NOT ONE DAY, BY ANNE GARRÉTA, TRANSLATED BY EMMA RAMADAN
As a concession to her readers and an attempt to perhaps better understand herself, Anne Garréta decided to dedicate a period of time every day to writing about a woman whom she has loved.
This informs the framework of Not One Day (an abbreviation of “Not one day without a woman”), in which Garréta recounts, alphabetically, anecdotes and peccadilloes about the women she’s known and loved, women who have frustrated and bored her and sometimes even loved her in return. Garréta is no stranger to the Continental penchant for intertextuality. Passionate trysts live comfortably next to meditations on Flaubert in the modern age, while throughout she places her life under the microscope and subjects herself to unflinching scrutiny.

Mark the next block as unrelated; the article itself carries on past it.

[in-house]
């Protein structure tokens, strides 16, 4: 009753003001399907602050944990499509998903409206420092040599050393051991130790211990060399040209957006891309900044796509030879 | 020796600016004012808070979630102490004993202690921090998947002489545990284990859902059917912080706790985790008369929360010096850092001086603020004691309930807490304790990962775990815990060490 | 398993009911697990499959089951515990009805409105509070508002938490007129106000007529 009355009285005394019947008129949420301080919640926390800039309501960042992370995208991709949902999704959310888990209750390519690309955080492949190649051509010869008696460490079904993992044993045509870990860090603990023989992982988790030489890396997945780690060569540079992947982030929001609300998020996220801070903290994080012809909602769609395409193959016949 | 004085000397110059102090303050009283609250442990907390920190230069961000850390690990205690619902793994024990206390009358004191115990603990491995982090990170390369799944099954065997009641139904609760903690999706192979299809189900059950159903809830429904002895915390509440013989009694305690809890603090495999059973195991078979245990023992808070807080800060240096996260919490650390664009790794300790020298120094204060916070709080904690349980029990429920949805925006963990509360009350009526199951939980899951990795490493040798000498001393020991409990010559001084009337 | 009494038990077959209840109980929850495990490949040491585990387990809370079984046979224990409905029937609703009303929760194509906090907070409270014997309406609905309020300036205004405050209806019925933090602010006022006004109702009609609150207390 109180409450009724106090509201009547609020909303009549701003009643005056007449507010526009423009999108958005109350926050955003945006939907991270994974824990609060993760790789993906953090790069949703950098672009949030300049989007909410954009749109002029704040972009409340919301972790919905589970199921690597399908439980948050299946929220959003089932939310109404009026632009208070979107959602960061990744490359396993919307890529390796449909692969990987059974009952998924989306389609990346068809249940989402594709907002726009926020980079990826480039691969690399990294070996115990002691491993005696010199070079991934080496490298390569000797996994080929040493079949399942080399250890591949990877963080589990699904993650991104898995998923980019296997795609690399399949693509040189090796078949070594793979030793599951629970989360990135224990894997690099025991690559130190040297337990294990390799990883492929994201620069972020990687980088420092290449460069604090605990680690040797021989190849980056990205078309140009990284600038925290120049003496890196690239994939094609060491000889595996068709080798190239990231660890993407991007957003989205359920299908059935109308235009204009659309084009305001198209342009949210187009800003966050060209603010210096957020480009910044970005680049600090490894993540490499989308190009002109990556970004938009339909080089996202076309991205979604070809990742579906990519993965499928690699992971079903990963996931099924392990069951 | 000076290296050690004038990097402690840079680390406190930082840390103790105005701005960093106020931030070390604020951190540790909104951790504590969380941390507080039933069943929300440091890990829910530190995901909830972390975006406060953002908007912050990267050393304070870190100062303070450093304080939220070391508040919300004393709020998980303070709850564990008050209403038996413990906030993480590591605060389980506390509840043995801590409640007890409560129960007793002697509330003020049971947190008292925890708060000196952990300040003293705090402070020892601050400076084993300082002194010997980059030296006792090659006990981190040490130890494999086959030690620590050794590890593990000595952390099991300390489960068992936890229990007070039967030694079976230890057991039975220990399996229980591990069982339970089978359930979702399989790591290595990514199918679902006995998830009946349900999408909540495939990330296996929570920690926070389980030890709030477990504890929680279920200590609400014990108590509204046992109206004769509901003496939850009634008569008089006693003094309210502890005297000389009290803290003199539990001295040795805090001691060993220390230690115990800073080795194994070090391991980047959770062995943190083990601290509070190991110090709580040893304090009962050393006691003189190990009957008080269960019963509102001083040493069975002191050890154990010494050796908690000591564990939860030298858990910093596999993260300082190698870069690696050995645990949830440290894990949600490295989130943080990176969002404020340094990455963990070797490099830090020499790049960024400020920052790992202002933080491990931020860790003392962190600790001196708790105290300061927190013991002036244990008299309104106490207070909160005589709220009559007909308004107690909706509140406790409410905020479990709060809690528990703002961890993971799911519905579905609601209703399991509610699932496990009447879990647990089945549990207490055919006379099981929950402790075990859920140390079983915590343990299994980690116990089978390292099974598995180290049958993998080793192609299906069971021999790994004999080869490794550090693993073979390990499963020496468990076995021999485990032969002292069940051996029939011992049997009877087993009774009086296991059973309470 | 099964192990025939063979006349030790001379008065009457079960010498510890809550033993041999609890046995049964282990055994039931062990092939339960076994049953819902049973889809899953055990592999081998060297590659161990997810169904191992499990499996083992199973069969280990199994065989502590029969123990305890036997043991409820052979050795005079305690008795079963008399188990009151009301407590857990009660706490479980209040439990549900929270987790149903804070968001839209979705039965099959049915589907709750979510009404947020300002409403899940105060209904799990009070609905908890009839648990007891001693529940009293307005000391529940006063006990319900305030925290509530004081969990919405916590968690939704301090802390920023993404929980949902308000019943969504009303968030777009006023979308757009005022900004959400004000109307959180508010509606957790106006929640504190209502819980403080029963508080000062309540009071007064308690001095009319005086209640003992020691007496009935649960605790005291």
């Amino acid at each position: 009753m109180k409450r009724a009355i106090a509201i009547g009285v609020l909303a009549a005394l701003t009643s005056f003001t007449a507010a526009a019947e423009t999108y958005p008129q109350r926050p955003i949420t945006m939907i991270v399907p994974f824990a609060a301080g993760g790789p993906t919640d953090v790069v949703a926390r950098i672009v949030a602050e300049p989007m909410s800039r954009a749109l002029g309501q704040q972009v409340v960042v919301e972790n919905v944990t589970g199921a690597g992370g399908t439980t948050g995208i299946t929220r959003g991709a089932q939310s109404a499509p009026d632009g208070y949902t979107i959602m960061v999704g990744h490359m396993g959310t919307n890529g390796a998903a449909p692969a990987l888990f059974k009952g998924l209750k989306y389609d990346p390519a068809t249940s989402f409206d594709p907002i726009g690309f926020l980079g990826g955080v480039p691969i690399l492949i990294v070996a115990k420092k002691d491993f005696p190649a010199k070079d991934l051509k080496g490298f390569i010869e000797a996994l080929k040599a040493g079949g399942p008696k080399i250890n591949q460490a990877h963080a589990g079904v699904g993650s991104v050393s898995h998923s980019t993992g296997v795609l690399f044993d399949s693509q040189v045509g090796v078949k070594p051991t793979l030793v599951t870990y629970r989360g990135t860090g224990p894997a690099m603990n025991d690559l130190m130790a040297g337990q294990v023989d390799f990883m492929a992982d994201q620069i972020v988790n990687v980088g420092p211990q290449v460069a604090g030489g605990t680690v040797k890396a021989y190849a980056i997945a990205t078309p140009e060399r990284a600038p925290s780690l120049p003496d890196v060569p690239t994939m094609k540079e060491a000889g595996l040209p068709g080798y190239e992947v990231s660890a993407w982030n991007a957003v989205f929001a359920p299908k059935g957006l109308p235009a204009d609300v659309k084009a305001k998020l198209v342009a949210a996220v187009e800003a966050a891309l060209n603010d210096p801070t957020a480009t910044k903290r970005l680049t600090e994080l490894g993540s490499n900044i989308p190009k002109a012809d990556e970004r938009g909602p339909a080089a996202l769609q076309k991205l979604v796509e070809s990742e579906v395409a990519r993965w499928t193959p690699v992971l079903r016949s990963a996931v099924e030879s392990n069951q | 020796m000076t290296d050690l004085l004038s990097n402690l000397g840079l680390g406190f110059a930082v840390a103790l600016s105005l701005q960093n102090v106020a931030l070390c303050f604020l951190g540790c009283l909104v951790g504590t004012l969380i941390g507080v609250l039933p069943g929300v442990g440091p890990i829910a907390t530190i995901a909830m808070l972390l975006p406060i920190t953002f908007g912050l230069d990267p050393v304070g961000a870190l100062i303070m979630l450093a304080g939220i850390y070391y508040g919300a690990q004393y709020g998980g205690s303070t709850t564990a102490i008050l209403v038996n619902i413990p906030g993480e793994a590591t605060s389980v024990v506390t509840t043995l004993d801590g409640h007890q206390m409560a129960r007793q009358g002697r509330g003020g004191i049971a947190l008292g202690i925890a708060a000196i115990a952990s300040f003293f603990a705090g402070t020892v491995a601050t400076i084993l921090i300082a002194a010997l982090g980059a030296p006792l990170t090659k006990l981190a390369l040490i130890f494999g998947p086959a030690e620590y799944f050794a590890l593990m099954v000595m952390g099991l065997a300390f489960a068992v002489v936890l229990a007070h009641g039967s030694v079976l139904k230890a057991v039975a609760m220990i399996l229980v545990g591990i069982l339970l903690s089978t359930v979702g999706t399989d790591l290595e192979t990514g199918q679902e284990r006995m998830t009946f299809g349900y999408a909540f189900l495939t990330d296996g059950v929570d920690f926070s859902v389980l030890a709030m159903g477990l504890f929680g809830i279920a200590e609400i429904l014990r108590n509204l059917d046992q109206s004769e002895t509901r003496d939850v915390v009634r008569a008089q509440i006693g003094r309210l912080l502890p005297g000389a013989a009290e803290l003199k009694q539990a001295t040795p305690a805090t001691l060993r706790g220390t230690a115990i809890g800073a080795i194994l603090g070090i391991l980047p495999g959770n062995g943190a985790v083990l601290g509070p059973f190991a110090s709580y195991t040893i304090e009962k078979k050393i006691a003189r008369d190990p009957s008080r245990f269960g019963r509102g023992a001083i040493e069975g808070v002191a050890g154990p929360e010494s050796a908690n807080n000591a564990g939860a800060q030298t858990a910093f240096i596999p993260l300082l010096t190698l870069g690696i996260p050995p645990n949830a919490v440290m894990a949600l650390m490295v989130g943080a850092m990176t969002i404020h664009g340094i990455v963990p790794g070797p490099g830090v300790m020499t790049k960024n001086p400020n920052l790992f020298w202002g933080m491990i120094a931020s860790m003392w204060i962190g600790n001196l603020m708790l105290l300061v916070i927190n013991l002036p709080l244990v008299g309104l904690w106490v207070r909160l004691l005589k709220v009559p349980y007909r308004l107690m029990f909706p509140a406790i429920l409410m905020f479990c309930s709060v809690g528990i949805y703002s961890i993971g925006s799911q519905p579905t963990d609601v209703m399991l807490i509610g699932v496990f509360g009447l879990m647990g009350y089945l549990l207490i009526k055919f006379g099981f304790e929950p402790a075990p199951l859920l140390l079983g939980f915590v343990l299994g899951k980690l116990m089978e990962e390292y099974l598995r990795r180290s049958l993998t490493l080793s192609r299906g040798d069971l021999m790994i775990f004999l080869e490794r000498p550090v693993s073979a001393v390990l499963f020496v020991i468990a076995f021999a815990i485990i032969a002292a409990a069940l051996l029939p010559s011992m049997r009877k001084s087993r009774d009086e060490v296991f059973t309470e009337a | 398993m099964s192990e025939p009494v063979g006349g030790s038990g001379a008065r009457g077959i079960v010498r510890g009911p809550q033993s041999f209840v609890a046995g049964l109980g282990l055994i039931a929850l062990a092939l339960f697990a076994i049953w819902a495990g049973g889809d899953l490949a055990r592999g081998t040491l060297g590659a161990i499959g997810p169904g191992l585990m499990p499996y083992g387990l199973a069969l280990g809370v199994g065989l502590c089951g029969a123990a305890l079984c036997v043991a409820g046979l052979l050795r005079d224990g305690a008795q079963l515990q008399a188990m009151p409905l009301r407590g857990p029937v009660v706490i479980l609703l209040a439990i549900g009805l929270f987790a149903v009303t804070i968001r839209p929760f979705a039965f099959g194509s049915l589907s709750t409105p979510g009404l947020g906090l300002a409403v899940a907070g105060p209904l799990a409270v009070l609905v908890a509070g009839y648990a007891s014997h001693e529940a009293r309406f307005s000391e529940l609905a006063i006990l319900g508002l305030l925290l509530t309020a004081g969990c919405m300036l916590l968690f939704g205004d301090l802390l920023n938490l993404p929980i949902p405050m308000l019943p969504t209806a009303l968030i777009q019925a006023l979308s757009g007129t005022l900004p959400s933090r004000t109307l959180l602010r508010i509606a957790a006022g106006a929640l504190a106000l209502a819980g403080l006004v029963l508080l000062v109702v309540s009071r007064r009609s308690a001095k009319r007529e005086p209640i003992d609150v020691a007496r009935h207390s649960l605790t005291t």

This intense literary scrutiny is ultimately what drives Not One Day, for the project remains unfinished. Garréta holds the French desire for confessional novels and the literary subject in contempt and questions her reasons for writing these glimpses into her past in the first place. “Irony alone is damning,” she concludes, and this meta-cynicism allows her novella to transcend itself, for the reader cannot help but feel a deep empathy for Garréta, as she lays herself bare and then wonders at the point of it all. The ideal of the form remains even after the spirit has collapsed on itself.
Not One Day is a wonderfully written (and translated), erudite book that captures a mysterious emotion that hovers somewhere on the borders of nostalgia, melancholy, and longing.